We reached the summit of Kings Peak, the highest point in Utah, just after noon local time. I exclaimed "Berg heil!" as we summited, catching the attention of a group of young Europeans who reached the summit at the same time we did. We took pictures (I adopted the mantel of the official expedition photographer when Willy's camera apparently died) and ate lunch. I got my first good look at the basin to the west, draining to the south in the narrow valley carved by the Yellowstone River. I could barely make out the Henrys Fork Basin to the north; our campsite along Dollar Lake was obscured by the crest of the Uinta divide.

Jaeger and Willy on Kings Peak
Jaeger and Willy on Kings Peak
Willy phoons on Kings Peak
Willy phoons on Kings Peak

We departed the peak and began picking our way down the talus toward Anderson Pass. Route-finding was never difficult but we did have to trace an appropriate route through the appliance-sized boulders and step carefully to avoid disrupting the rocks. I spotted a precarious two-meter tower on the crest of the ridge that looked like a cairn built out of rocks too large to easily lift.

Precarious tower on north ridge of Kings Peak
Precarious tower on north ridge of Kings Peak

We bypassed Anderson Pass to the east and followed the now-obvious trail east from the pass into Painter Basin. Unlike the lush tundra on lower elevations in the surrounding basins, the relatively flat terrain here was rocky and drier, with more lichen than actual vegetation. We left the trail to hit the Gunsight Cutoff, found a giant cairn on the shoulder of "Dome Peak", and followed the faint route to contour north-east around the mountain, eventually finding the social trail we used earlier.

Willy and Kings Peak
Willy and Kings Peak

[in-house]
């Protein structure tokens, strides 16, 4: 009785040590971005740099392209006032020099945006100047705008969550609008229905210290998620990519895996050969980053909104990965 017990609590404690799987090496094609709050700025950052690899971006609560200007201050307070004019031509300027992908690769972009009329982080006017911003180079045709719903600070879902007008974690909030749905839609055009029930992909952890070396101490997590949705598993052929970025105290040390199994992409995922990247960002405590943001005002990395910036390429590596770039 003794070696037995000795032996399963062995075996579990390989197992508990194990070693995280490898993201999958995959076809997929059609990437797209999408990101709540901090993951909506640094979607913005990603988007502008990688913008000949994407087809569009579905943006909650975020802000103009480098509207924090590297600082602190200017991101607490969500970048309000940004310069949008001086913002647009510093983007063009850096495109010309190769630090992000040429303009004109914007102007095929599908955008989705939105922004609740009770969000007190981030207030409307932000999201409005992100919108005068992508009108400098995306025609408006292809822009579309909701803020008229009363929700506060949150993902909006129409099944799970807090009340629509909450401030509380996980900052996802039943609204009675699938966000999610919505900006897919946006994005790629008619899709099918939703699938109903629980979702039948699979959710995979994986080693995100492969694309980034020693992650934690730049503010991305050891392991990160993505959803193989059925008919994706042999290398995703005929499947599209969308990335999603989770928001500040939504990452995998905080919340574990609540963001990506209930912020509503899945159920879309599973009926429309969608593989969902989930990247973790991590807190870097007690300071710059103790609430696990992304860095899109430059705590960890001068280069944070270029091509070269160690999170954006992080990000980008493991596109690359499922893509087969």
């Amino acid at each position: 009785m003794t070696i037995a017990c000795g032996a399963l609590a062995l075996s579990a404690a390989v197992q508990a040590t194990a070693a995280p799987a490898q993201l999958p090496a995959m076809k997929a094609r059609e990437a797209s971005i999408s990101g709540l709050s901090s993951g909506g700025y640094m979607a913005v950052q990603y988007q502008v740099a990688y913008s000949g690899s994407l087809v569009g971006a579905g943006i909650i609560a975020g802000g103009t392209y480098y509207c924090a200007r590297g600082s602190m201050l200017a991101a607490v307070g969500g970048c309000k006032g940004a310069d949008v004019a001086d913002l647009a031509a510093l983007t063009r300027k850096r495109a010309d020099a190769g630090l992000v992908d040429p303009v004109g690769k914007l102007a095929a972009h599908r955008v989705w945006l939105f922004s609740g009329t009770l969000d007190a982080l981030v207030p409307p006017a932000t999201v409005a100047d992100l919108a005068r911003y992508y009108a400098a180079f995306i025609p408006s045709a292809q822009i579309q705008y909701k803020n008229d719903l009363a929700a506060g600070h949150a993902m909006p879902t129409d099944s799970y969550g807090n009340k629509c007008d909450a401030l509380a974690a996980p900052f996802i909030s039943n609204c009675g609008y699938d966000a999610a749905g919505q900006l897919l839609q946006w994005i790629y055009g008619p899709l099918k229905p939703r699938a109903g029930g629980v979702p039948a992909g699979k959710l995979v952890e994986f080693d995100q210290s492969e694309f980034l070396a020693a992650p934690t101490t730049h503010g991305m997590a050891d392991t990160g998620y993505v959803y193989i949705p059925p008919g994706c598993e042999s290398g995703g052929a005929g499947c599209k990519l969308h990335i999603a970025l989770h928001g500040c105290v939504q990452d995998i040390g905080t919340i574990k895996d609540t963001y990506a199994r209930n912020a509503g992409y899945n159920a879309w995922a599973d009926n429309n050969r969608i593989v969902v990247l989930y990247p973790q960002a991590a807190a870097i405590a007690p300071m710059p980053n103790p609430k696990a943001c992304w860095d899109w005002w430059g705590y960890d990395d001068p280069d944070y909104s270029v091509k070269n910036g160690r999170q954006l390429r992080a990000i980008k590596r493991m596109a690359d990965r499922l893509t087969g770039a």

We reached Gunsight Pass and continued north into Henrys Fork Basin, retracing our steps back to camp. I ran out of water on Gunsight Pass (I awkwardly lashed the two-liter Camelbak bladder to the slim daypack that doubled as the top of my backpacking pack, and also carried a liter of Gatorade) and wasn't able to rehydrate until we returned to camp. My water filter began to show signs of clogging, forcing me to take time to take it apart and scour away the outer surface of the ceramic filter element before we could drink. (I made sure to clean my filter before leaving home, but it clogged far more quickly than I expected.) I failed to eat adequately on the second half of the hike; after lunch on the summit I didn't eat anything else for several hours. This, combined with my hike-induced dehydration, conspired to make me feel weak and nauseated; I felt worse after resting for the second half of the afternoon than I did upon returning to camp. I eventually realized that I needed to rehydrate and eat, carefully; as Willy was preparing for supper I raided my last stockpile of powered Gatorade and made another liter. I drank it slowly, and didn't manage to keep it all down, but I eventually felt well enough to trudge around outside to make my supper. By that time it was evening, and the mosquitos were out in force; I barely managed to finish cooking before I retreated to the mosquito-free sanctuary of my tent to eat supper, despite violating wildlife food-handling precautions. (Mosquitos eating my blood is unpleasant, but I drew the line at their flying into my food and dying, forcing me to pick them out of my bowl lest I eat them.) I didn't manage to finish my supper but I did manage to consume enough calories that I was confident I could actually hike out the next day.